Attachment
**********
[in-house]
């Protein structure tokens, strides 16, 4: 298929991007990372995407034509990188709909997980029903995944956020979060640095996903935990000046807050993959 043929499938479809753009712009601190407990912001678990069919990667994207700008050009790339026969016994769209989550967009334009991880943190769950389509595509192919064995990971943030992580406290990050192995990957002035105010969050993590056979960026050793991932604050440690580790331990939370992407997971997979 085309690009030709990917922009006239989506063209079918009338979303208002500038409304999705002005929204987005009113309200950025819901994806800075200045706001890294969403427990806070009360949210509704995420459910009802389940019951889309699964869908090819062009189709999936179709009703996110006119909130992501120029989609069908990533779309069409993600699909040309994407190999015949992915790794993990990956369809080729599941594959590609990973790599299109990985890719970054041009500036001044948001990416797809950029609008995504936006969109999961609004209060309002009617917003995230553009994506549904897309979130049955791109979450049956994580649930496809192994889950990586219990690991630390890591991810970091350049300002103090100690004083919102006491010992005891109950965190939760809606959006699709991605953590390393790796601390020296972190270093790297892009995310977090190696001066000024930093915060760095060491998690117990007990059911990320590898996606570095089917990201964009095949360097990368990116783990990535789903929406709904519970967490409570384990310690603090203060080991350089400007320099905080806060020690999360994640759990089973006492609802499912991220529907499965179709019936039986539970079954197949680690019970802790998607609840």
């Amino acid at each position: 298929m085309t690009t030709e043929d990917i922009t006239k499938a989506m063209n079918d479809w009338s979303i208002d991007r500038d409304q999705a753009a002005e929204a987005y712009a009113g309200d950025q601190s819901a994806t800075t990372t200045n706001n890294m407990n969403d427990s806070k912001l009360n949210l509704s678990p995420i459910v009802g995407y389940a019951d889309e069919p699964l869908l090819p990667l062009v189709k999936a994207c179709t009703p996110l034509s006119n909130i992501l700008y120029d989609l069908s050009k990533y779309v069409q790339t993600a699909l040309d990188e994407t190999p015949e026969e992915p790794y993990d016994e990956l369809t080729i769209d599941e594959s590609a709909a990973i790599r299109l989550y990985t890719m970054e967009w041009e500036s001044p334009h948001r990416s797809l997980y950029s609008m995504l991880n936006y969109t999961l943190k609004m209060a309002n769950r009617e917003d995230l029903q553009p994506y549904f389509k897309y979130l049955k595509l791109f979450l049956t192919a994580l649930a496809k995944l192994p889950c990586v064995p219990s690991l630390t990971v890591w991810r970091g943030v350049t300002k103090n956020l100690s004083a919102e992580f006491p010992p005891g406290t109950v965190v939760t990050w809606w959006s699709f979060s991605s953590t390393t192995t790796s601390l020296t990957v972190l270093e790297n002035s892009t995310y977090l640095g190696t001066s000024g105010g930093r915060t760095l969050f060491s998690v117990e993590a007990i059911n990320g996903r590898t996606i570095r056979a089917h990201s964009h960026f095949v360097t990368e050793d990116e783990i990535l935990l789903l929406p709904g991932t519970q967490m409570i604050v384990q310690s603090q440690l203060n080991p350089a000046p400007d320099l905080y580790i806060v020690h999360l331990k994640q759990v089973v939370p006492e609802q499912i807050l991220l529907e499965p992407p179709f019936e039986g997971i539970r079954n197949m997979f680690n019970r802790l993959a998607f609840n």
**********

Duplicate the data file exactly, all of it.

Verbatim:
[in-house]
């Protein structure tokens, strides 16, 4: 298929991007990372995407034509990188709909997980029903995944956020979060640095996903935990000046807050993959 043929499938479809753009712009601190407990912001678990069919990667994207700008050009790339026969016994769209989550967009334009991880943190769950389509595509192919064995990971943030992580406290990050192995990957002035105010969050993590056979960026050793991932604050440690580790331990939370992407997971997979 085309690009030709990917922009006239989506063209079918009338979303208002500038409304999705002005929204987005009113309200950025819901994806800075200045706001890294969403427990806070009360949210509704995420459910009802389940019951889309699964869908090819062009189709999936179709009703996110006119909130992501120029989609069908990533779309069409993600699909040309994407190999015949992915790794993990990956369809080729599941594959590609990973790599299109990985890719970054041009500036001044948001990416797809950029609008995504936006969109999961609004209060309002009617917003995230553009994506549904897309979130049955791109979450049956994580649930496809192994889950990586219990690991630390890591991810970091350049300002103090100690004083919102006491010992005891109950965190939760809606959006699709991605953590390393790796601390020296972190270093790297892009995310977090190696001066000024930093915060760095060491998690117990007990059911990320590898996606570095089917990201964009095949360097990368990116783990990535789903929406709904519970967490409570384990310690603090203060080991350089400007320099905080806060020690999360994640759990089973006492609802499912991220529907499965179709019936039986539970079954197949680690019970802790998607609840």
């Amino acid at each position: 298929m085309t690009t030709e043929d990917i922009t006239k499938a989506m063209n079918d479809w009338s979303i208002d991007r500038d409304q999705a753009a002005e929204a987005y712009a009113g309200d950025q601190s819901a994806t800075t990372t200045n706001n890294m407990n969403d427990s806070k912001l009360n949210l509704s678990p995420i459910v009802g995407y389940a019951d889309e069919p699964l869908l090819p990667l062009v189709k999936a994207c179709t009703p996110l034509s006119n909130i992501l700008y120029d989609l069908s050009k990533y779309v069409q790339t993600a699909l040309d990188e994407t190999p015949e026969e992915p790794y993990d016994e990956l369809t080729i769209d599941e594959s590609a709909a990973i790599r299109l989550y990985t890719m970054e967009w041009e500036s001044p334009h948001r990416s797809l997980y950029s609008m995504l991880n936006y969109t999961l943190k609004m209060a309002n769950r009617e917003d995230l029903q553009p994506y549904f389509k897309y979130l049955k595509l791109f979450l049956t192919a994580l649930a496809k995944l192994p889950c990586v064995p219990s690991l630390t990971v890591w991810r970091g943030v350049t300002k103090n956020l100690s004083a919102e992580f006491p010992p005891g406290t109950v965190v939760t990050w809606w959006s699709f979060s991605s953590t390393t192995t790796s601390l020296t990957v972190l270093e790297n002035s892009t995310y977090l640095g190696t001066s000024g105010g930093r915060t760095l969050f060491s998690v117990e993590a007990i059911n990320g996903r590898t996606i570095r056979a089917h990201s964009h960026f095949v360097t990368e050793d990116e783990i990535l935990l789903l929406p709904g991932t519970q967490m409570i604050v384990q310690s603090q440690l203060n080991p350089a000046p400007d320099l905080y580790i806060v020690h999360l331990k994640q759990v089973v939370p006492e609802q499912i807050l991220l529907e499965p992407p179709f019936e039986g997971i539970r079954n197949m997979f680690n019970r802790l993959a998607f609840n």